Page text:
Now that we are already familiar with the problem, let’s set up Raspberry Pi to collect images. In this part, I will be talking about the technical setup of the Pigeon Avoidance System. This article consists of three subparts:

  1. Hardware setup
  2. Orchestration software
  3. Production installation

The general approach of how to set up a Raspberry Pi for the data collection could be adapted for your own Deep Learning project. All the code from this part is located on GitHub and can be reused.

Before I start, I would like to give credit to my friend and colleague Daniel, who helped me to set up the Raspberry and was my tech support when something suddenly didn’t work in production.

Hardware setup

Recall the diagram from Part 1:

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Image 1: Pigeon Avoidance System Architecture Diagram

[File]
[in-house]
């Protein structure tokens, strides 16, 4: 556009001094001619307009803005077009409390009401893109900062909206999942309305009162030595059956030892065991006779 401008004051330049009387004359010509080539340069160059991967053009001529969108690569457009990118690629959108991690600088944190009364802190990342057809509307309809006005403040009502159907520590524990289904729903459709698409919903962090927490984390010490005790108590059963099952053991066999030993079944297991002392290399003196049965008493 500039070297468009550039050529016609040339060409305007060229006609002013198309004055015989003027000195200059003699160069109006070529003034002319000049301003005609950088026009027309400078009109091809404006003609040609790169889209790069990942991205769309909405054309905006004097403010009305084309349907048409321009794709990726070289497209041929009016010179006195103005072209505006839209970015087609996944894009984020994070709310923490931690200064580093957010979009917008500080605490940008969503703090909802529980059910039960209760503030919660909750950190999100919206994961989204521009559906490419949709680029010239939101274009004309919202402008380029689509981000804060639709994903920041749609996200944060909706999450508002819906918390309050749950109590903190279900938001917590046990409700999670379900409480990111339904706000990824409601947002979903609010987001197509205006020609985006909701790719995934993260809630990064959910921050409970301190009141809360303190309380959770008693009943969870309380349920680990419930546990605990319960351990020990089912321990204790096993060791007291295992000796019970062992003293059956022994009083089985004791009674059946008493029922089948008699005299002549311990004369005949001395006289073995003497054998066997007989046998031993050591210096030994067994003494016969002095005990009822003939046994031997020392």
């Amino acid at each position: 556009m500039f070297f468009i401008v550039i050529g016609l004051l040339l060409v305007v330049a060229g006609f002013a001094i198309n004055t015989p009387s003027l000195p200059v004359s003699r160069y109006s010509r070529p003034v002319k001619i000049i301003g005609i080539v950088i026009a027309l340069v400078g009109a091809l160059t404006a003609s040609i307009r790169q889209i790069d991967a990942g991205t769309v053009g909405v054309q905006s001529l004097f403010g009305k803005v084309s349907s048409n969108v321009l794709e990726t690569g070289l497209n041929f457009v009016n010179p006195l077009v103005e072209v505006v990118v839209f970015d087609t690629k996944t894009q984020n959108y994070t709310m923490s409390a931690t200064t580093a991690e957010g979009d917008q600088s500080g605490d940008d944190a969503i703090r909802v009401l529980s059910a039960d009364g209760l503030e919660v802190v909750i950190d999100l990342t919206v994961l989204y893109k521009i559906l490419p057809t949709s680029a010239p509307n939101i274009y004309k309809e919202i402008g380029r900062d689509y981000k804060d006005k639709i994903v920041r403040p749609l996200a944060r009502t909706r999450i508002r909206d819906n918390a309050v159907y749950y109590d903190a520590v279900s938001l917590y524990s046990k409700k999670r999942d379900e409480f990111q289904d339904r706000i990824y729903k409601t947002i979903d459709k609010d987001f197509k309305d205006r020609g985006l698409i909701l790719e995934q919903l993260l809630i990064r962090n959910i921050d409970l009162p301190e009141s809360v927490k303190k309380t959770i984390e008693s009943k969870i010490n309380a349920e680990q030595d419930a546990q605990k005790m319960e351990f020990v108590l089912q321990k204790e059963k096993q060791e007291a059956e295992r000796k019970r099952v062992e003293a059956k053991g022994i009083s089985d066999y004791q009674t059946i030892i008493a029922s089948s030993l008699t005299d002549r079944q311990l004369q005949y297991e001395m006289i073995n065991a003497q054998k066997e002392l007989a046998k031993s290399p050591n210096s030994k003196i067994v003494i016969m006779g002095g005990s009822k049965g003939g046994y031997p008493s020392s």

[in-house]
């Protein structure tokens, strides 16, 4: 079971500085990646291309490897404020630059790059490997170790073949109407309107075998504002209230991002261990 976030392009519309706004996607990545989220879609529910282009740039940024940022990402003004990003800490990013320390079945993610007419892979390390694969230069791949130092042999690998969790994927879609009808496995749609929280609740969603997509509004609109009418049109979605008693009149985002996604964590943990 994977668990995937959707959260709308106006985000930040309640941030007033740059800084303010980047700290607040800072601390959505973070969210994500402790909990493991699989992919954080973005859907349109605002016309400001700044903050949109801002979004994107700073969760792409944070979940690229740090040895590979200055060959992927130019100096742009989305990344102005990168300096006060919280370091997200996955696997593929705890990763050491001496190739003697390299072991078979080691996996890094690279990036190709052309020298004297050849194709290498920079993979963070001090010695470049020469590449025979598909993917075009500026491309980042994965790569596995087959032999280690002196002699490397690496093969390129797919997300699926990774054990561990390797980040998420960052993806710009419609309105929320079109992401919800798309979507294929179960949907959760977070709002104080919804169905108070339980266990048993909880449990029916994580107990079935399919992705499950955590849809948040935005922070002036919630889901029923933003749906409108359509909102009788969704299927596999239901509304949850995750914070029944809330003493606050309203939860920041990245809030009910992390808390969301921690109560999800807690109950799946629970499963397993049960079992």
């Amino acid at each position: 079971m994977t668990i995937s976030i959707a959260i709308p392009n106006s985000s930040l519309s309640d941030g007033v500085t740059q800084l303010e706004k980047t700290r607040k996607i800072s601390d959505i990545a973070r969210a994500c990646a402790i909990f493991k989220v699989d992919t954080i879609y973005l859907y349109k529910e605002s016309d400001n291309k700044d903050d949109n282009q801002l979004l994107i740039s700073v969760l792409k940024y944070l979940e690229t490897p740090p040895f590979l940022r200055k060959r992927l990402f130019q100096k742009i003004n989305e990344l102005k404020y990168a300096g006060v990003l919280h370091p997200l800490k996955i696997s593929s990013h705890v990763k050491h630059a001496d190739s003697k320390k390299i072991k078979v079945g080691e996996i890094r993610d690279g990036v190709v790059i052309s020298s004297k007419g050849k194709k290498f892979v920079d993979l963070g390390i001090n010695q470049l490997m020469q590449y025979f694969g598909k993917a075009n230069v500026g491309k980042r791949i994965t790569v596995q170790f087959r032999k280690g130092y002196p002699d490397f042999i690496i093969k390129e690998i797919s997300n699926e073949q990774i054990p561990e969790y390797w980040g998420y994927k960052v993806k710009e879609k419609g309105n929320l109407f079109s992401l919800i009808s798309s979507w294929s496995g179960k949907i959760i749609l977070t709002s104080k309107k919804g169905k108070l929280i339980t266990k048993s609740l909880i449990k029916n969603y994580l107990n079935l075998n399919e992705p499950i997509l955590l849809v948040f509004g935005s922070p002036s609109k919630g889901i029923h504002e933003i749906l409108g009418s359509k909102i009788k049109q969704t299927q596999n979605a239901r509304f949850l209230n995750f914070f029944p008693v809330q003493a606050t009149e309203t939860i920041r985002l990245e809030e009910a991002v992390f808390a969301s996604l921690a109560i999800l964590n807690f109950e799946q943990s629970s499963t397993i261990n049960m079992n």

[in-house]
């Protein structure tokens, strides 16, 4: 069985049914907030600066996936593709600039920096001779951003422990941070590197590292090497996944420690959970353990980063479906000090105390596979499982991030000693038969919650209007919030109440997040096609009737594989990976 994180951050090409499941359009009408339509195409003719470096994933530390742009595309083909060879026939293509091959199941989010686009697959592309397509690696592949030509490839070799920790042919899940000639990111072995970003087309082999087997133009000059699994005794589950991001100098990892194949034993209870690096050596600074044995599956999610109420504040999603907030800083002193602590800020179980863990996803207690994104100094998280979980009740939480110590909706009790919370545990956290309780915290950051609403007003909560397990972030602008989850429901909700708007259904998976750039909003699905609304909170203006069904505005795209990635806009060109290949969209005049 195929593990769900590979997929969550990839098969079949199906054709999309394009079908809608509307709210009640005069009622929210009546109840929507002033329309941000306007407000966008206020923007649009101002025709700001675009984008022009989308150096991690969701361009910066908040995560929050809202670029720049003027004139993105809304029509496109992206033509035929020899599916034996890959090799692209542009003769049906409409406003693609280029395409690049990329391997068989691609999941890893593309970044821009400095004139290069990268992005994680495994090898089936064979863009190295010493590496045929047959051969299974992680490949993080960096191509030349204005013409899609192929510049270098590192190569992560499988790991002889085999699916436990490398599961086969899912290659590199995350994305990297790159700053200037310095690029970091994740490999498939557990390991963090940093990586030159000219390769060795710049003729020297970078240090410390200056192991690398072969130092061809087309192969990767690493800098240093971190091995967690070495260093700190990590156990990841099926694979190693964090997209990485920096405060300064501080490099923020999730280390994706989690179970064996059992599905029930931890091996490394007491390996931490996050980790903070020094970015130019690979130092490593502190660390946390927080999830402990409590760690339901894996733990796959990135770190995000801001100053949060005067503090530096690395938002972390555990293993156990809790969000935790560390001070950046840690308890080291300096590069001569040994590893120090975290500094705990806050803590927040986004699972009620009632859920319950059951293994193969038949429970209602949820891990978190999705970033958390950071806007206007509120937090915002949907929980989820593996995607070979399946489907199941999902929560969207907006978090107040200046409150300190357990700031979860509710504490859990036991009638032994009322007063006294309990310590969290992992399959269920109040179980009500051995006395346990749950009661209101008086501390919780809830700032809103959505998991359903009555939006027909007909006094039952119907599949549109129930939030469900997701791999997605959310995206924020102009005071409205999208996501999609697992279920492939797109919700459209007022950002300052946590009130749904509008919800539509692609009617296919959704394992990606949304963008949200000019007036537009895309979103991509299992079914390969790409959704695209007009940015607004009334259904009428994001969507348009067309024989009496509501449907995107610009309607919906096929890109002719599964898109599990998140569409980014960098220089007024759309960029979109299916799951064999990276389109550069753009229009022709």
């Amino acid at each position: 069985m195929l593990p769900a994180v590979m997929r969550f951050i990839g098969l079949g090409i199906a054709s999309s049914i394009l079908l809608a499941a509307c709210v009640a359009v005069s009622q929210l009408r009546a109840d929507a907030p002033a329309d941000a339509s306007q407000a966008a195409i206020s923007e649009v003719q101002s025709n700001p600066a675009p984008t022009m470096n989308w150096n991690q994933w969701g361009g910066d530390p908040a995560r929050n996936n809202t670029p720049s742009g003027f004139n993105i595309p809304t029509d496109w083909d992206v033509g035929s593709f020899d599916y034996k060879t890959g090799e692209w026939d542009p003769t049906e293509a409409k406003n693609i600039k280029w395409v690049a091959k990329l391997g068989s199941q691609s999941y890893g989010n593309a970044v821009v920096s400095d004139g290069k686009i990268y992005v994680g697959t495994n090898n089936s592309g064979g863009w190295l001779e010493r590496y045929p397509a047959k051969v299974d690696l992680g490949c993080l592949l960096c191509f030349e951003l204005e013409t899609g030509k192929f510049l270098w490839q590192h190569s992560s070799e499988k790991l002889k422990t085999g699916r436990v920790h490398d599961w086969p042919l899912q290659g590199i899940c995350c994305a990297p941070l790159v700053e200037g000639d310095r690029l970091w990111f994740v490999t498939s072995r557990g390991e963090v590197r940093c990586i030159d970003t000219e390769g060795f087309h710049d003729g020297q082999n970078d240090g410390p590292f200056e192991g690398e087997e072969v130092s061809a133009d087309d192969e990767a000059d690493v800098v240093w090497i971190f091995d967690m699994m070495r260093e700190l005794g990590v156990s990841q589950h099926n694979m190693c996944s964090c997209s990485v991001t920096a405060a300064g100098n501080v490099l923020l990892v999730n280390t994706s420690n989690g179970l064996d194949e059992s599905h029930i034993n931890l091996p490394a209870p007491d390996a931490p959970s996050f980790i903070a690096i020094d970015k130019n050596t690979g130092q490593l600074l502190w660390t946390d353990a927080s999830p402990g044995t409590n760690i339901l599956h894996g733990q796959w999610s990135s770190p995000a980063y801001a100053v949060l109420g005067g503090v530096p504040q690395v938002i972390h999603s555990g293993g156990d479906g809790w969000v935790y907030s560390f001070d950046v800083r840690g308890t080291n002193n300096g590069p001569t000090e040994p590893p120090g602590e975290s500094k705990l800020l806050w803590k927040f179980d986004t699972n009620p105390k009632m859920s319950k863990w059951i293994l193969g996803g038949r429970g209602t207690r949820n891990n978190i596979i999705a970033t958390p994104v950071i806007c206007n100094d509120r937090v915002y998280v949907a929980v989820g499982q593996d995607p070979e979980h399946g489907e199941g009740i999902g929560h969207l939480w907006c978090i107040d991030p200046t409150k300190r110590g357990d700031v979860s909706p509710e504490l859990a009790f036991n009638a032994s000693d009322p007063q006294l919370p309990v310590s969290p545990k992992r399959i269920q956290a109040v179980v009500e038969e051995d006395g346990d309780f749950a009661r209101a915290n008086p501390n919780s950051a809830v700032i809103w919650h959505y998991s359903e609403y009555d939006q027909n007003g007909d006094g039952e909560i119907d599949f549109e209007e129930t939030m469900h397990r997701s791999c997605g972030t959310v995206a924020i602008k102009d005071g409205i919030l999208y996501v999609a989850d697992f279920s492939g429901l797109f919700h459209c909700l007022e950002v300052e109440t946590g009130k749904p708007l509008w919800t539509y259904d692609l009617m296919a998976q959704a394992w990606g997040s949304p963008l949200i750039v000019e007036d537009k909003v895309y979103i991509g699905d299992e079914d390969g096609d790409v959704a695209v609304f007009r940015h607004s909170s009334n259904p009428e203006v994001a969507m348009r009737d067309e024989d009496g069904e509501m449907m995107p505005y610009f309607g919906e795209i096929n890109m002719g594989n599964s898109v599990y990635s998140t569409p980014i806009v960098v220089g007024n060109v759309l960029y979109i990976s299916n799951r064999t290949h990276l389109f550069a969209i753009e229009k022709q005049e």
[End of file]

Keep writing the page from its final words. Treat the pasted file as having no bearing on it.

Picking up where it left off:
Hardware-wise the Pigeon Avoidance System includes a Raspberry Pi and three external components: motion sensor, camera, and stepping motor. All is orchestrated through the Main Pipeline. Main Pipeline is the most crucial piece of software that we need to write. Even before we have the Pigeon Recognition Model trained, we need to have it in place to collect the data. However, we first need to connect the external components to the Raspberry Pi. For that, we will need to use GPIO (general purpose input/output) pins, which can be accessed through a Python program. The pins are enumerated as it is shown on the picture:

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Image 2: Raspberry Pi GPIO layout. Source: official raspberry documentation

Any of the GPIO pins can be designated as an input or output pin and used for a wide range of purposes. There are also two 5V pins, two 3.3V pins, and several 0V ground pins that we will use to connect external Raspberry components.

#python #home-automation #raspberry-pi #data-science #internet-of-things #data analytic

How to set up data collection for the pigeon avoidance system
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